In any emergency, dial 911
With all the planning possible, it is very likely that at some point, you or a family member will get sick or injured when the clinic is closed. It is good to be prepared before that happens. SMC has a 24-hour a day nurse triage service to handle those situations.
Should you need to speak with a medical provider please call SMC’s main line at (530) 474-3390. You will receive triage for your medical problem and if necessary they will contact their provider who will take care of you. The triage service sends SMC a daily report of all after-hours calls so we can follow-up with you.
The health care providers and staff at Shingletown Medical Center (SMC ) welcome you to our practice. We hold high the standard of medical and behavioral health care we deliver. We are dedicated to your primary needs as a patient and will advocate for and connect you with the specialty care you may require. Our goal is to treat the members of our community with hometown comfort and big city competence. We have created this handbook to address the various questions that may come up during our partnership in your medical and behavioral health needs.
Our clinic is a fully integrated clinic, which means that our physical and mental health providers work together to provide you with the best care possible.
When it comes to your health information, you have certain rights.
You have the right to:
For certain health information, you have choices in the way we use and share your information:
We may use and share your information as we:
Disability and Injury Verifications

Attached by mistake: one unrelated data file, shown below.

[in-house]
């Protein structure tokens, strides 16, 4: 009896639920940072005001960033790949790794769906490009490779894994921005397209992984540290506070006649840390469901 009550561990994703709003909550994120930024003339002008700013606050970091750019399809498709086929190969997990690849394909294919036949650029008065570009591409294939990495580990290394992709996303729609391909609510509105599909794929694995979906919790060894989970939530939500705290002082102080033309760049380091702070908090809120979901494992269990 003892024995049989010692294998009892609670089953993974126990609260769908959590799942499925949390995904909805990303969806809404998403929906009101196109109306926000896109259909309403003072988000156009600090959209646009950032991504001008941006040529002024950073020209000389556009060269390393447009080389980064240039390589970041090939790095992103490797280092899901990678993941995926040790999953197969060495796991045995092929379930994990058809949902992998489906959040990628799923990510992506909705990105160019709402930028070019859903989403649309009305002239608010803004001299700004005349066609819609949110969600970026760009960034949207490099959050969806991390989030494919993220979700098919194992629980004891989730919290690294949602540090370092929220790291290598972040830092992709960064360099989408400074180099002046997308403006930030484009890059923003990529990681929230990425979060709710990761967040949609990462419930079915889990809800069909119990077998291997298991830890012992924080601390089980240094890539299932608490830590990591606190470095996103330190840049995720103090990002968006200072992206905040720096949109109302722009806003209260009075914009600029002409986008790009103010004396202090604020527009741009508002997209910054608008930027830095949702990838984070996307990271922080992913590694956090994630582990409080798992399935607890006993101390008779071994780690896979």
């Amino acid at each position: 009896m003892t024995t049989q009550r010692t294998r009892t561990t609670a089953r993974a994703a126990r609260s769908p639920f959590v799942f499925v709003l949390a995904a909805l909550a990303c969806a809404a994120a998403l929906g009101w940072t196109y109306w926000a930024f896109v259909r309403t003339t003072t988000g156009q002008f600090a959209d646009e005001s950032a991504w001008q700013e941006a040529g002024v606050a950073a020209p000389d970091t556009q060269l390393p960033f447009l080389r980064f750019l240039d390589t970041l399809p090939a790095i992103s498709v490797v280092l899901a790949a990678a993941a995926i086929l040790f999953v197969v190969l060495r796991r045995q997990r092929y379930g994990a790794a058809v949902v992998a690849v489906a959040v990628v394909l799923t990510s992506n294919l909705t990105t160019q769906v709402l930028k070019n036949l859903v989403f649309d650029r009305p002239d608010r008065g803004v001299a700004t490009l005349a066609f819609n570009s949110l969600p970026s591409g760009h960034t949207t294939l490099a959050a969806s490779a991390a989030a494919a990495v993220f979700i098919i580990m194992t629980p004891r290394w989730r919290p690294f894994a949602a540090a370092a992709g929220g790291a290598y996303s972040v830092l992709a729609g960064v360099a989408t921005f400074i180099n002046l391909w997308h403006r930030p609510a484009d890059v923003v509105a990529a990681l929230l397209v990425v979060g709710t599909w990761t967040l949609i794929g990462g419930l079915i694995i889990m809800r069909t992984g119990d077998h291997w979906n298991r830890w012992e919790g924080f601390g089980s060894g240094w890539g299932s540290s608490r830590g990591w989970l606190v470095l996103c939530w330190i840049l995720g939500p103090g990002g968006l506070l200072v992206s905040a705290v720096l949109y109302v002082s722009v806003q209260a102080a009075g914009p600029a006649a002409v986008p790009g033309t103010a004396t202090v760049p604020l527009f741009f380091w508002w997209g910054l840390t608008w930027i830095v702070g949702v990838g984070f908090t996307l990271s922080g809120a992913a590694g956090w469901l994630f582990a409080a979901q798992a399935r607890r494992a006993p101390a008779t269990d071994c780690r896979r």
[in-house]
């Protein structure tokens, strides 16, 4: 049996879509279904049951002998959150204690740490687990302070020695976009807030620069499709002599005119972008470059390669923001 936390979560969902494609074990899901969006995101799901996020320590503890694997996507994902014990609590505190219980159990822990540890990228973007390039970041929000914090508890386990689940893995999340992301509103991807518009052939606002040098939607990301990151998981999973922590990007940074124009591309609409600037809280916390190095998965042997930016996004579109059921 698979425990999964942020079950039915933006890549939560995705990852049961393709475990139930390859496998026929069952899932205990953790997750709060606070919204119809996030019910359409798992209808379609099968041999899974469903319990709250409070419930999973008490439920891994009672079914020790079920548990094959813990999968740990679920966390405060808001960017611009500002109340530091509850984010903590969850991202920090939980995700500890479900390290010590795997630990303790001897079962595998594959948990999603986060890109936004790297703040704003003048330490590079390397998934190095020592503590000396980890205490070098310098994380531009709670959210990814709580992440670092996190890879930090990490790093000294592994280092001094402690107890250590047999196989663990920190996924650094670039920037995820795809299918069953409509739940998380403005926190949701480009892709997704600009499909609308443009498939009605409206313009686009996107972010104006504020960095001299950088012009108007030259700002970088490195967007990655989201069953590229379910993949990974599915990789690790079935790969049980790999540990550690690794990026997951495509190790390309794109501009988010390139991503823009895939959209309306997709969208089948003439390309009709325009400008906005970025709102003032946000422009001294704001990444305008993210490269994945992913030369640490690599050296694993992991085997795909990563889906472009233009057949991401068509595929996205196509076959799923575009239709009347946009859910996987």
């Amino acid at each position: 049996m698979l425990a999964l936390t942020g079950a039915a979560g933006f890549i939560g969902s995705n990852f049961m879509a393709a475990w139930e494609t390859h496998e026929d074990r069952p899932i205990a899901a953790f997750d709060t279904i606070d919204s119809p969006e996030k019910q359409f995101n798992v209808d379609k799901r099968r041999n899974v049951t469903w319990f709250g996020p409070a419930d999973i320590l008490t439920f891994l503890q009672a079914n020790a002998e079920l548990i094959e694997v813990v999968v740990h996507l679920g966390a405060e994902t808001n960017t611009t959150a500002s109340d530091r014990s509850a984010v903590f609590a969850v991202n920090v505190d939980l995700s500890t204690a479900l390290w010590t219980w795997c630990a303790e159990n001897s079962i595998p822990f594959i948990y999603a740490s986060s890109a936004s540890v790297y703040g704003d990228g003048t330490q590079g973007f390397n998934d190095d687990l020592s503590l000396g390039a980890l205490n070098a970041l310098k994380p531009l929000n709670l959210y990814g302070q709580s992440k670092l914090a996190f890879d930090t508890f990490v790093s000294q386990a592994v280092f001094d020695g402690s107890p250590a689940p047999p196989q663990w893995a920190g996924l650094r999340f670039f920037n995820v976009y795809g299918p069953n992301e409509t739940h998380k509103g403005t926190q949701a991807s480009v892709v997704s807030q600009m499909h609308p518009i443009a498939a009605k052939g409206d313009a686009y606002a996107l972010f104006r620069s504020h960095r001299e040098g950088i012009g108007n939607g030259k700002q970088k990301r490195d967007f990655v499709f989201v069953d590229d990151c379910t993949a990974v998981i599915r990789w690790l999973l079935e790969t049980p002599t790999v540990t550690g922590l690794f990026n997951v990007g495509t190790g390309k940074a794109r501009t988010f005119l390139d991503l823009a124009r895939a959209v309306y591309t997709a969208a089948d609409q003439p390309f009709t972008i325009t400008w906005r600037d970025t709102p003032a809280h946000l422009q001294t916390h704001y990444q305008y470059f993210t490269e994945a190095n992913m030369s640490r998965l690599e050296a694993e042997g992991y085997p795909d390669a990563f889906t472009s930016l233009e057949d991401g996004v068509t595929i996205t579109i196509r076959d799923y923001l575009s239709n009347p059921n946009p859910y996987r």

Your well being is important to the staff at Shingletown Medical Center. If you have a complaint about any of the services we provide we would like to hear about it. We encourage you to let us know so we can improve our services to you.
You can contact our Compliance Officer at (530) 474-3390 extension 318.
If you believe that Shingletown Medical Center has failed to provide these services or discriminated in another way on the basis of race, color, national origin, age, disability, or sex, you can file a grievance with: Denise Highfill HR/Compliance Officer, 31292 Alpine Meadows Road, Shingletown, CA 96088, 530-474-3390x318, TTY number 1-800-855-7100 or 711 from a Frontier Communications number. You can also Fax to 530-474-4899 or Email to email@example.com.
If you need help filing a grievance, Denise Highfill is available to help you. You can also file a civil rights complaint with the U.S. Department of Health and Human Services, Office for Civil Rights, electronically through the Office for Civil Rights Complaint Portal, available at https://ocrportal.hhs.gov/ocr/portal/lobby.jsf, or by mail or phone at: U.S. Department of Health and Human Services 200 Independence Avenue, SW Room 509F, HHH Building Washington, D.C. 20201 1-800-368-1019, 800-537-7697 (TDD) Complaint forms are available at http://www.hhs.gov/ocr/office/file/index.html.
You can sign up for FollowMyHealth, the patient portal for Shingletown Medical Center and it’s free!
An Advance Health Care Directive lets you name someone to make treatment decisions for you. That person can make most medical decisions-not just those about life-sustaining treatment-when you can’t speak for yourself. Besides naming an agent, you can also use the form to say when you would and wouldn’t want particular kinds of treatment.